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Flirting With Fortune


Sir Colin Tate has never imagined marrying for money. But debts left by his artist father have put his siblings’ futures in danger. To wed an eligible heiress, this independent-minded Scot must play by restrictive rules—until an irresistible lady dares to pursue her passion for art…and him. 



Lady Beatrice Moore can spy a fortune hunter as expertly as she captures subjects on canvas. But when she meets the striking son of Britain’s most celebrated painter, the attraction is instantaneous—blinding her to the possibility that he could ever be one of those schemers.…



Then the truth comes out, shattering Lady Beatrice’s faith in the mischievous yet kind man who has captured her heart. With reputations and fortunes hanging in the balance, Colin and she must find a way to trust in a love that cannot be proven—or face an unfathomable loss.


“Well, we never did have that dance. You need to make good on your promise, like a proper gentleman.”


“Who said I was a proper gentleman?” Colin leaned a shoulder against the wall beside the painting, his body as lithe and lean as one of the great cats she’d seen in the Tower Menagerie. Beatrice had a sudden image of painting his portrait in just that position but stripped bare to the waist.


Heat swamped her cheeks, and she hastily dropped her gaze to the floor. Lord have mercy, where had that thought come from? She drew a deep breath, trying to get herself under control. She wasn’t a blusher, and she certainly wasn’t shy. Gathering her scattered wits, she put a hand to her hip and met his gaze head-on. “You did—when you decided to attend that first ball.”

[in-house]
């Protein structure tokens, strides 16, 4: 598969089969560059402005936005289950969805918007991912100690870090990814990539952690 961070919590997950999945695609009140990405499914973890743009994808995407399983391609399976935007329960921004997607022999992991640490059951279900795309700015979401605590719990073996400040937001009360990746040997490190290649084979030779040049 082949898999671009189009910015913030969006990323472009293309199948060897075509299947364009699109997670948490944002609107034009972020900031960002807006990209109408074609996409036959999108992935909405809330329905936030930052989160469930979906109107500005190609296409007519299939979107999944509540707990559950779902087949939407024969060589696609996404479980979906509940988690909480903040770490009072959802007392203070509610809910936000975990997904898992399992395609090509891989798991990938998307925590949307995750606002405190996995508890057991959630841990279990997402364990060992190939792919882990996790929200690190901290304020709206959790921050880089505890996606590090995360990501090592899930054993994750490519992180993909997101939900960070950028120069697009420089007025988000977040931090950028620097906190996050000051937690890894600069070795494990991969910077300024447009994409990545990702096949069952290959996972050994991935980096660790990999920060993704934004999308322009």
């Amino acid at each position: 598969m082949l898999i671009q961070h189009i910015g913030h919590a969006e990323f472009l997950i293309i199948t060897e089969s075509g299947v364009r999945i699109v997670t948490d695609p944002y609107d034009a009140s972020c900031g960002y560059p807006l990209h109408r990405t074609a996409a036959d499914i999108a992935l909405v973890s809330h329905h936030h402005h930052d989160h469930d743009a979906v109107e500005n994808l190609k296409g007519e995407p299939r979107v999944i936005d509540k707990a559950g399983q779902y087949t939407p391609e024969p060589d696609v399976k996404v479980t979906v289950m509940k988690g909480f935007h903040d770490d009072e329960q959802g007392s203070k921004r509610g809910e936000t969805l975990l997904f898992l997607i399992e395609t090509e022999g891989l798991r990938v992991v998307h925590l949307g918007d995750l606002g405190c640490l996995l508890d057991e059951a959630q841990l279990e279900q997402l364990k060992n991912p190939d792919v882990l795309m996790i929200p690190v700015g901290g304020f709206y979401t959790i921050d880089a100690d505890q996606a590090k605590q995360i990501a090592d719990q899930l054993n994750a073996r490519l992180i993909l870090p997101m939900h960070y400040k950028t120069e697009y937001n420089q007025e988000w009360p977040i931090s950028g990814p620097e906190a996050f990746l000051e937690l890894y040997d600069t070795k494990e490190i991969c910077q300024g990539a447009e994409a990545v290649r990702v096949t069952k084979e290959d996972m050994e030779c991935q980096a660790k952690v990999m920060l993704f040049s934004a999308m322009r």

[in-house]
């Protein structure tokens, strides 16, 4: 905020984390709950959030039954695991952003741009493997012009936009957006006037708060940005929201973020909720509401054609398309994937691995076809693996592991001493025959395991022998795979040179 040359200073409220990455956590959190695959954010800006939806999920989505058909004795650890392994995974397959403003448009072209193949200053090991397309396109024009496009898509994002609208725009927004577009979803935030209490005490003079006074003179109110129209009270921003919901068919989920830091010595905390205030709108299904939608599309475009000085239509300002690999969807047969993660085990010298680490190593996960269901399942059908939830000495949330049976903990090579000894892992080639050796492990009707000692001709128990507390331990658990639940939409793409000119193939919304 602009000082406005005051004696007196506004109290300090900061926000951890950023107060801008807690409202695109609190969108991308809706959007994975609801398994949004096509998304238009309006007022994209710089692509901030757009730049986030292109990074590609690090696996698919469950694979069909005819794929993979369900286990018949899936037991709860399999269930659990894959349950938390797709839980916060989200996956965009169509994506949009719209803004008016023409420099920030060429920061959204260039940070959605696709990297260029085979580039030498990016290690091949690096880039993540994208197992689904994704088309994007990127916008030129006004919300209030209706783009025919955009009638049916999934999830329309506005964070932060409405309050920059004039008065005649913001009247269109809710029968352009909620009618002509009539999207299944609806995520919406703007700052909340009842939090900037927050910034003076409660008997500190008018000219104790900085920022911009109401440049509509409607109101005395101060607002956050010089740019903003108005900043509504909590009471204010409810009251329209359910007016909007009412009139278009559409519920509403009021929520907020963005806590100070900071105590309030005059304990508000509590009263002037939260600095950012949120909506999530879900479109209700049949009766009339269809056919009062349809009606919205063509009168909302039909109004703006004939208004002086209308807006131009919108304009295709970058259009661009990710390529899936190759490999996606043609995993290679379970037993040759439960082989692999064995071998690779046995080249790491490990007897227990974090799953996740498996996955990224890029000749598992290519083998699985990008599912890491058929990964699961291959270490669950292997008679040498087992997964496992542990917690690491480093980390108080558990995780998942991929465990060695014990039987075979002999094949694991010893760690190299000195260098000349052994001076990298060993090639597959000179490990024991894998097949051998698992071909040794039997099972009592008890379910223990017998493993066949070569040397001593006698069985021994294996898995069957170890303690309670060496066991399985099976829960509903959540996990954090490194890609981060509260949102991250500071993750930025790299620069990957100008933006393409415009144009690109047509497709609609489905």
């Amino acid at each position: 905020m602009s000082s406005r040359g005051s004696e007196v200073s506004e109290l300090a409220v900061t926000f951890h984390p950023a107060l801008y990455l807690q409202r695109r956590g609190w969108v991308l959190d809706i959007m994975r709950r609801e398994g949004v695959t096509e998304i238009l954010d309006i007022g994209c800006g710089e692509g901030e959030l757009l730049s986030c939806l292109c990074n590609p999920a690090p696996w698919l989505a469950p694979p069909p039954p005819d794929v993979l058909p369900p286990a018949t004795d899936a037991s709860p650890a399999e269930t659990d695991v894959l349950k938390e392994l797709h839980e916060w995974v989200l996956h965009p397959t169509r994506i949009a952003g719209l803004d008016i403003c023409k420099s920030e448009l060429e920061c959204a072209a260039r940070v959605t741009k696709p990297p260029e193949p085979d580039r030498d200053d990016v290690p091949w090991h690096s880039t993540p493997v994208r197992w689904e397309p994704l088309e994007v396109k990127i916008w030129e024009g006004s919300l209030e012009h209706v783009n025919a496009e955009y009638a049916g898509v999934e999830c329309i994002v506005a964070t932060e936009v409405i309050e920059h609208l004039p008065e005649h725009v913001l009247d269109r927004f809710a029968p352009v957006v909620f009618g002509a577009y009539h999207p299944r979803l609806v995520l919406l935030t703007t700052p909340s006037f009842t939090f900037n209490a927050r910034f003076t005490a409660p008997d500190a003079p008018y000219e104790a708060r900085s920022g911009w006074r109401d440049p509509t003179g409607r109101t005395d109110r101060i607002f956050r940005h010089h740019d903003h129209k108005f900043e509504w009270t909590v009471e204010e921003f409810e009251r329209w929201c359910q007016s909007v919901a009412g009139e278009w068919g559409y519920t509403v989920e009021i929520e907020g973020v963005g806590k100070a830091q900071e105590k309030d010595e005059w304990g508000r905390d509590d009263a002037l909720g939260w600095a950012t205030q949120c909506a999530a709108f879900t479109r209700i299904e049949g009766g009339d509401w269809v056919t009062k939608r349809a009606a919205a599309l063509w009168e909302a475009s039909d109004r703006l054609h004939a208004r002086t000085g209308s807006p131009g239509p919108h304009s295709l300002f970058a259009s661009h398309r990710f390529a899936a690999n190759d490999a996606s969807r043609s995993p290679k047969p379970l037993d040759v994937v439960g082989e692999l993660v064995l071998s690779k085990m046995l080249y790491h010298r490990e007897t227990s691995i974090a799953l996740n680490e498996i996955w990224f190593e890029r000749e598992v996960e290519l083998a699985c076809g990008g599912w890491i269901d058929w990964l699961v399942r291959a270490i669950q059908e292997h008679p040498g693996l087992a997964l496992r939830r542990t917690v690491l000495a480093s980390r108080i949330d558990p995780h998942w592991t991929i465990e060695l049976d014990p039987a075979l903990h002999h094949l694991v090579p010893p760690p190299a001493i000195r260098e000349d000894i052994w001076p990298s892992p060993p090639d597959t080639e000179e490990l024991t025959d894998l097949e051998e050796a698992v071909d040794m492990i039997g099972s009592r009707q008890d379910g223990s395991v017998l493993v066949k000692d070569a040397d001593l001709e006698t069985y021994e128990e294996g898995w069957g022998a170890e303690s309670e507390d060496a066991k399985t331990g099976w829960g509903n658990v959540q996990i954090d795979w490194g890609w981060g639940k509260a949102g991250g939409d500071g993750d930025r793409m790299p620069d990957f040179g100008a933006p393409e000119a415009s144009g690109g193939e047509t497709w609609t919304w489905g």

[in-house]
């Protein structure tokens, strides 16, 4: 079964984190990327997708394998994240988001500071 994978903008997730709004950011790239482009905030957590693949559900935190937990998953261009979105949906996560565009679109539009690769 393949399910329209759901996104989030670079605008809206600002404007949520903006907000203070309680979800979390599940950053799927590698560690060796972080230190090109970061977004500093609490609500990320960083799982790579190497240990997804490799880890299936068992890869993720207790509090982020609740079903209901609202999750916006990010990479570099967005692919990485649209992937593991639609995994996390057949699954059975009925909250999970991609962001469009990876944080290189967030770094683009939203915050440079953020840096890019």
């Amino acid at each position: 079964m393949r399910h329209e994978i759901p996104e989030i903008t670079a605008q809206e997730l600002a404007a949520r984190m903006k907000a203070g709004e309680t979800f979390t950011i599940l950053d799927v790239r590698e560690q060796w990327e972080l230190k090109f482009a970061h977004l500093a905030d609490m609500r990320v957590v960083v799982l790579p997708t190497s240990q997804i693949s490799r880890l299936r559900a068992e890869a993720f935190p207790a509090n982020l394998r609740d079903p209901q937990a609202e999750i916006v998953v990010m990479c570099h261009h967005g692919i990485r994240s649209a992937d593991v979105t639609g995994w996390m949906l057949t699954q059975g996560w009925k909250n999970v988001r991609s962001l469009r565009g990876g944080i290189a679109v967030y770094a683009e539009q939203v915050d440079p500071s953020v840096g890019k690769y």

“Ah, is that how it works? I’d argue the point,” he said, a bit of mischief lifting a single dark brow, “but it wouldn’a be very gentlemanly of me. Now, as for the dance, it was your decision to take a stroll outside over my offer to dance. You canna expect me to leave the door open indefinitely for that particular delight.”


“Of course I can. It’s one of the few perks of being a female. We may make unreasonable demands upon men until our hearts are content. Of course, it’s up to them as to whether or not they choose to indulge us.”


“And that, I suppose, separates the men from the gentlemen?”


“No, that separates the gentlemen from the rakes.”


“So my choice is to honor a lady’s wishes, or be labeled a rake?”


“More or less. And truly, you are entirely too generous to be a rake—otherwise I would never have had the chance to be here. Therefore,” she said, grinning as she presented her victorious argument, “your offer to dance still stands. And I accept.”


“Do you now?” He pushed away from the wall and took a slow, languid step toward her. “Well, far be it from me to keep a lady waiting.”

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